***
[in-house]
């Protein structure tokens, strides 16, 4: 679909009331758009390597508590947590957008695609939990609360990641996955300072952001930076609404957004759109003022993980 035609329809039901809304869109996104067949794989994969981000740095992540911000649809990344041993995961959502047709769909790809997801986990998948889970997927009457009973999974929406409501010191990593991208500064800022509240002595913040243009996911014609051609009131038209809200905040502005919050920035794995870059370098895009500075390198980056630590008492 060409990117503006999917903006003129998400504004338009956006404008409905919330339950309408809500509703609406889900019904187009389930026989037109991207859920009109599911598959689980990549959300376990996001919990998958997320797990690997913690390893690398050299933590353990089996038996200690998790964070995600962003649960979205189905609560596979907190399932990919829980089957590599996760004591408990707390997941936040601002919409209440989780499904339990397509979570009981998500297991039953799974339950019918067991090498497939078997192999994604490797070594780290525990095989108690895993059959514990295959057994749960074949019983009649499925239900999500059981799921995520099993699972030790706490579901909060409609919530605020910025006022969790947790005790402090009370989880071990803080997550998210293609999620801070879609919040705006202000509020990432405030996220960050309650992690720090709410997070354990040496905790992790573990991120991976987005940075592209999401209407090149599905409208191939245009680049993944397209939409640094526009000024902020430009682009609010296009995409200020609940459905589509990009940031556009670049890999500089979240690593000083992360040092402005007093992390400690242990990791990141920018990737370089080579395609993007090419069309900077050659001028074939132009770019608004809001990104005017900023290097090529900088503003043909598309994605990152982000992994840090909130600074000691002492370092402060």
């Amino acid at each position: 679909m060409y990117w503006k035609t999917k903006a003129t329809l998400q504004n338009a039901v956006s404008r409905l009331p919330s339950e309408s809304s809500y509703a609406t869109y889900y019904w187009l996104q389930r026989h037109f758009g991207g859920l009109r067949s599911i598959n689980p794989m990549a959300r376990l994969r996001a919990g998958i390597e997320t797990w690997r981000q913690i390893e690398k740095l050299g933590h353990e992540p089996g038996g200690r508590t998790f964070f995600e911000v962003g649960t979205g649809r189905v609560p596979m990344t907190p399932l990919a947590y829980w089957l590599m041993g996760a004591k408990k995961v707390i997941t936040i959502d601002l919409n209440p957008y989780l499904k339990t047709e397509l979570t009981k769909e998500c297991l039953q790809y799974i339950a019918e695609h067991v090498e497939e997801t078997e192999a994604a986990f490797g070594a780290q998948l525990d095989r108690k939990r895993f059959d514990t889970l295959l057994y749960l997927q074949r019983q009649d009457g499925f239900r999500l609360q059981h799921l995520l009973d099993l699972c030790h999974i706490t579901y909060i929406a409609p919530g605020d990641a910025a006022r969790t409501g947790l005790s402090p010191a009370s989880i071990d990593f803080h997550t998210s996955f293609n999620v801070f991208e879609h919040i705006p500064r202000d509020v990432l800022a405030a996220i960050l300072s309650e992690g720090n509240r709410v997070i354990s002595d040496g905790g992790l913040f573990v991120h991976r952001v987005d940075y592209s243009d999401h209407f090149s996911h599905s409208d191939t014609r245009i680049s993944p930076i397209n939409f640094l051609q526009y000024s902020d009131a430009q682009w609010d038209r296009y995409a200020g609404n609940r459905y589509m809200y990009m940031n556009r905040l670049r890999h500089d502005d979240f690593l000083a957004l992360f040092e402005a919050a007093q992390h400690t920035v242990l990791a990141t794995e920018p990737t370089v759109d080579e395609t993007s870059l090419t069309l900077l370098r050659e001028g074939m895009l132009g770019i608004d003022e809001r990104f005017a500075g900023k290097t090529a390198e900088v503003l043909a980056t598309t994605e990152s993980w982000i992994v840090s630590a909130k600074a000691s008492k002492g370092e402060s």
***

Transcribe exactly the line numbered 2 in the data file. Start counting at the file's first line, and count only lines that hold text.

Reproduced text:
């Protein structure tokens, strides 16, 4: 679909009331758009390597508590947590957008695609939990609360990641996955300072952001930076609404957004759109003022993980 035609329809039901809304869109996104067949794989994969981000740095992540911000649809990344041993995961959502047709769909790809997801986990998948889970997927009457009973999974929406409501010191990593991208500064800022509240002595913040243009996911014609051609009131038209809200905040502005919050920035794995870059370098895009500075390198980056630590008492 060409990117503006999917903006003129998400504004338009956006404008409905919330339950309408809500509703609406889900019904187009389930026989037109991207859920009109599911598959689980990549959300376990996001919990998958997320797990690997913690390893690398050299933590353990089996038996200690998790964070995600962003649960979205189905609560596979907190399932990919829980089957590599996760004591408990707390997941936040601002919409209440989780499904339990397509979570009981998500297991039953799974339950019918067991090498497939078997192999994604490797070594780290525990095989108690895993059959514990295959057994749960074949019983009649499925239900999500059981799921995520099993699972030790706490579901909060409609919530605020910025006022969790947790005790402090009370989880071990803080997550998210293609999620801070879609919040705006202000509020990432405030996220960050309650992690720090709410997070354990040496905790992790573990991120991976987005940075592209999401209407090149599905409208191939245009680049993944397209939409640094526009000024902020430009682009609010296009995409200020609940459905589509990009940031556009670049890999500089979240690593000083992360040092402005007093992390400690242990990791990141920018990737370089080579395609993007090419069309900077050659001028074939132009770019608004809001990104005017900023290097090529900088503003043909598309994605990152982000992994840090909130600074000691002492370092402060």